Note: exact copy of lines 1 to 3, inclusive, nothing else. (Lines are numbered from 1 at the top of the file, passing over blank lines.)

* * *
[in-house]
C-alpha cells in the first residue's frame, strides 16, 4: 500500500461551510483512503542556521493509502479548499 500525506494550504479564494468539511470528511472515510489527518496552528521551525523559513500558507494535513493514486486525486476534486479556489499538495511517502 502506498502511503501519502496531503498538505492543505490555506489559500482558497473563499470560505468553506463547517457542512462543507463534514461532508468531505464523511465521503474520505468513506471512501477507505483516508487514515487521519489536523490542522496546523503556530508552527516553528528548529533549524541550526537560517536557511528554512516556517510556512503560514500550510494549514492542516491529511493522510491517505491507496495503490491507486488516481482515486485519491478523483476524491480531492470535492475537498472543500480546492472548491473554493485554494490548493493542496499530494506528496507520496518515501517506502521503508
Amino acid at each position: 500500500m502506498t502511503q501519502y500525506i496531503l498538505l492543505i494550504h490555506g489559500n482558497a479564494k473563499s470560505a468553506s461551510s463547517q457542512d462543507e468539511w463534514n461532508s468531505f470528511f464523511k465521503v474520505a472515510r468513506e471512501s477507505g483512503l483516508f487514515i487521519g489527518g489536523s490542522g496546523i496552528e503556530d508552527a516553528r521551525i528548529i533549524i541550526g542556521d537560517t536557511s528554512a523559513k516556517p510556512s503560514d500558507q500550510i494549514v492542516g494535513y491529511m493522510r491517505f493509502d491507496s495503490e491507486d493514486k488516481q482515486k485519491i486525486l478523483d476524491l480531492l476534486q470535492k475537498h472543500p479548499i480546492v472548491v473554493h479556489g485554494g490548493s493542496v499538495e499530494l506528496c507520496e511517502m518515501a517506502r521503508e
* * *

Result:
[in-house]
C-alpha cells in the first residue's frame, strides 16, 4: 500500500461551510483512503542556521493509502479548499 500525506494550504479564494468539511470528511472515510489527518496552528521551525523559513500558507494535513493514486486525486476534486479556489499538495511517502 502506498502511503501519502496531503498538505492543505490555506489559500482558497473563499470560505468553506463547517457542512462543507463534514461532508468531505464523511465521503474520505468513506471512501477507505483516508487514515487521519489536523490542522496546523503556530508552527516553528528548529533549524541550526537560517536557511528554512516556517510556512503560514500550510494549514492542516491529511493522510491517505491507496495503490491507486488516481482515486485519491478523483476524491480531492470535492475537498472543500480546492472548491473554493485554494490548493493542496499530494506528496507520496518515501517506502521503508
Amino acid at each position: 500500500m502506498t502511503q501519502y500525506i496531503l498538505l492543505i494550504h490555506g489559500n482558497a479564494k473563499s470560505a468553506s461551510s463547517q457542512d462543507e468539511w463534514n461532508s468531505f470528511f464523511k465521503v474520505a472515510r468513506e471512501s477507505g483512503l483516508f487514515i487521519g489527518g489536523s490542522g496546523i496552528e503556530d508552527a516553528r521551525i528548529i533549524i541550526g542556521d537560517t536557511s528554512a523559513k516556517p510556512s503560514d500558507q500550510i494549514v492542516g494535513y491529511m493522510r491517505f493509502d491507496s495503490e491507486d493514486k488516481q482515486k485519491i486525486l478523483d476524491l480531492l476534486q470535492k475537498h472543500p479548499i480546492v472548491v473554493h479556489g485554494g490548493s493542496v499538495e499530494l506528496c507520496e511517502m518515501a517506502r521503508e